It is incumbent on residency training programs to teach evidence-based strategies of mechanical ventilatory support to medical residents. Nonetheless a pervasive lack of satisfaction exists among resident physicians in the understanding of mechanical ventilation. We describe an effective model of mechanical ventilation education for in-training physicians.
We employed a 10 item questionnaire in multiple choice format that was administered twice to 24 medical residents, before and after a one hour tutorial on mechanical ventilation.The residents were equally distributed among the PG1, PG2 and PG3 years. The tutorial comprised a lecture with graphic display of mechanical ventilator waveforms, discussion of respiratory mechanics, recognition and management of mechanical ventilator related complications and concepts regarding settings for conventional modes of mechanical ventilation. All participants completed all parts of the pre-test and post-test questionnaires.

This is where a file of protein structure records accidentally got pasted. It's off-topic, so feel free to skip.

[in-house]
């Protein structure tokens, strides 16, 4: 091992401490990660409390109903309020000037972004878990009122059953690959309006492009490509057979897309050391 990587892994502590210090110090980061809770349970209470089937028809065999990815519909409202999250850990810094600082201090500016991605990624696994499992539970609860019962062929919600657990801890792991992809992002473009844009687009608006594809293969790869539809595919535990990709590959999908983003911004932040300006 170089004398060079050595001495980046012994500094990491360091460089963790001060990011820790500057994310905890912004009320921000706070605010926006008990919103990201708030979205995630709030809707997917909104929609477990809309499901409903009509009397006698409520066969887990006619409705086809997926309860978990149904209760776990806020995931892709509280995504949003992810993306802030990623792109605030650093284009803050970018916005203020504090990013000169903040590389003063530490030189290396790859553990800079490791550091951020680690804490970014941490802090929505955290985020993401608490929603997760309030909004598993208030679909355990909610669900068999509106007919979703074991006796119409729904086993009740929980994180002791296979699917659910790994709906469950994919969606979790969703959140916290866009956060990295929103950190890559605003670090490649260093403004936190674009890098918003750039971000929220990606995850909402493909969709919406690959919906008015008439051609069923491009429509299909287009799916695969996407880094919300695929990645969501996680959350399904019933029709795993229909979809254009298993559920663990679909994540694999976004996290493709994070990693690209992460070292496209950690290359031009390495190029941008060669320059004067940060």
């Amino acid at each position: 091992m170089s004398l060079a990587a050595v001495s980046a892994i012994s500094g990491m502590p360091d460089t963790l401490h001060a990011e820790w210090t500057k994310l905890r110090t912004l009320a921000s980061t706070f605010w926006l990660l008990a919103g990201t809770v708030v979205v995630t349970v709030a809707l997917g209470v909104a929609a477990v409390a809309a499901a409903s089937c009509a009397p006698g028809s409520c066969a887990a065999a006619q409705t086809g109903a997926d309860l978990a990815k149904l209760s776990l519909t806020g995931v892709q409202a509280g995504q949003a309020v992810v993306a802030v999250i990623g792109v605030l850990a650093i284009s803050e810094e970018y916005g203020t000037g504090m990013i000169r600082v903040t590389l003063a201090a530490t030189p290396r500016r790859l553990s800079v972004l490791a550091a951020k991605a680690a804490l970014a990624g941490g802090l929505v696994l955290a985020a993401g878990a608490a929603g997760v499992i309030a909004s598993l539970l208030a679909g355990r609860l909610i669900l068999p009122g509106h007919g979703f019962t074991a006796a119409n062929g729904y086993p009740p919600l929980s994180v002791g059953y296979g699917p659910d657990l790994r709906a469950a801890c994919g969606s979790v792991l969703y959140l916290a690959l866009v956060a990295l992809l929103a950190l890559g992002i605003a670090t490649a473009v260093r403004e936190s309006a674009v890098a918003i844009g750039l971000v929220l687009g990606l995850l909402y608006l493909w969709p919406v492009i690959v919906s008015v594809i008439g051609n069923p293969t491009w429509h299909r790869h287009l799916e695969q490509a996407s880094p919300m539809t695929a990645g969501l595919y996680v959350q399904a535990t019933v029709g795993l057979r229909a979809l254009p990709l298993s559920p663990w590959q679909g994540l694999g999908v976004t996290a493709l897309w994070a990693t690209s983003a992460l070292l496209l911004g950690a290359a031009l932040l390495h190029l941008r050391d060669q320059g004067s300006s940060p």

The post-test scores of all resident physicians improved substantially compared with the pre-test scores. The mean score on the pre-test was 5.1 (± 1.6 SD), while on post-test it was 6.4 (± 1.2 SD)[Signed Rank Test, p < 0.0001](add figures). Moreover, the smaller standard deviation of the mean post-test score meant that fewer scores were in the low range.
We provide a design of enhancing clinical competence in mechanical ventilatory support which can be applicable to all levels of residents in the training program. Effective methods of mechanical ventilation strategies can reduce the mortality, duration of ICU stay, complications and healthcare costs.
Clinical instructors of mechanical ventilation should update their curriculum to incorporate an effective teaching method such as suggested in this study. This method should be implemented at the begining of the monthly ICU rotation to provide the residents with a comprehensive ICU experience.
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